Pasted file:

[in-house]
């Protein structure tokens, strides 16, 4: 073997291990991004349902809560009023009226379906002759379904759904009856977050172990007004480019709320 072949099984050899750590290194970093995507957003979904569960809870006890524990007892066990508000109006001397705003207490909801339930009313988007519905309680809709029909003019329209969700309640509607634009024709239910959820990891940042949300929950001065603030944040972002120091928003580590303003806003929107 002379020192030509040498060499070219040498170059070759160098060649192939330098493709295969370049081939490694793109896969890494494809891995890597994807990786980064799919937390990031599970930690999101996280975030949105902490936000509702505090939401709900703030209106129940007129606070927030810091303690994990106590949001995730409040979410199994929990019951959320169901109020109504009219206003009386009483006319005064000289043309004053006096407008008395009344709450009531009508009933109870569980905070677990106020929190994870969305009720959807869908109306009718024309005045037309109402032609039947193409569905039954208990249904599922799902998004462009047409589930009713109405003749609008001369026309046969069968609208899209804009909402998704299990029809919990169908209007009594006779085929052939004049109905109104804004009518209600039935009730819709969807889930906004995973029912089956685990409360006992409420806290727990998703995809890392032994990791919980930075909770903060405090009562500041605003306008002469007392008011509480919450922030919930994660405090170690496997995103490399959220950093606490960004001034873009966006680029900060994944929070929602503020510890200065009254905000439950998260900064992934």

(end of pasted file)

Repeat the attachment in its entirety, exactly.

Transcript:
[in-house]
């Protein structure tokens, strides 16, 4: 073997291990991004349902809560009023009226379906002759379904759904009856977050172990007004480019709320 072949099984050899750590290194970093995507957003979904569960809870006890524990007892066990508000109006001397705003207490909801339930009313988007519905309680809709029909003019329209969700309640509607634009024709239910959820990891940042949300929950001065603030944040972002120091928003580590303003806003929107 002379020192030509040498060499070219040498170059070759160098060649192939330098493709295969370049081939490694793109896969890494494809891995890597994807990786980064799919937390990031599970930690999101996280975030949105902490936000509702505090939401709900703030209106129940007129606070927030810091303690994990106590949001995730409040979410199994929990019951959320169901109020109504009219206003009386009483006319005064000289043309004053006096407008008395009344709450009531009508009933109870569980905070677990106020929190994870969305009720959807869908109306009718024309005045037309109402032609039947193409569905039954208990249904599922799902998004462009047409589930009713109405003749609008001369026309046969069968609208899209804009909402998704299990029809919990169908209007009594006779085929052939004049109905109104804004009518209600039935009730819709969807889930906004995973029912089956685990409360006992409420806290727990998703995809890392032994990791919980930075909770903060405090009562500041605003306008002469007392008011509480919450922030919930994660405090170690496997995103490399959220950093606490960004001034873009966006680029900060994944929070929602503020510890200065009254905000439950998260900064992934």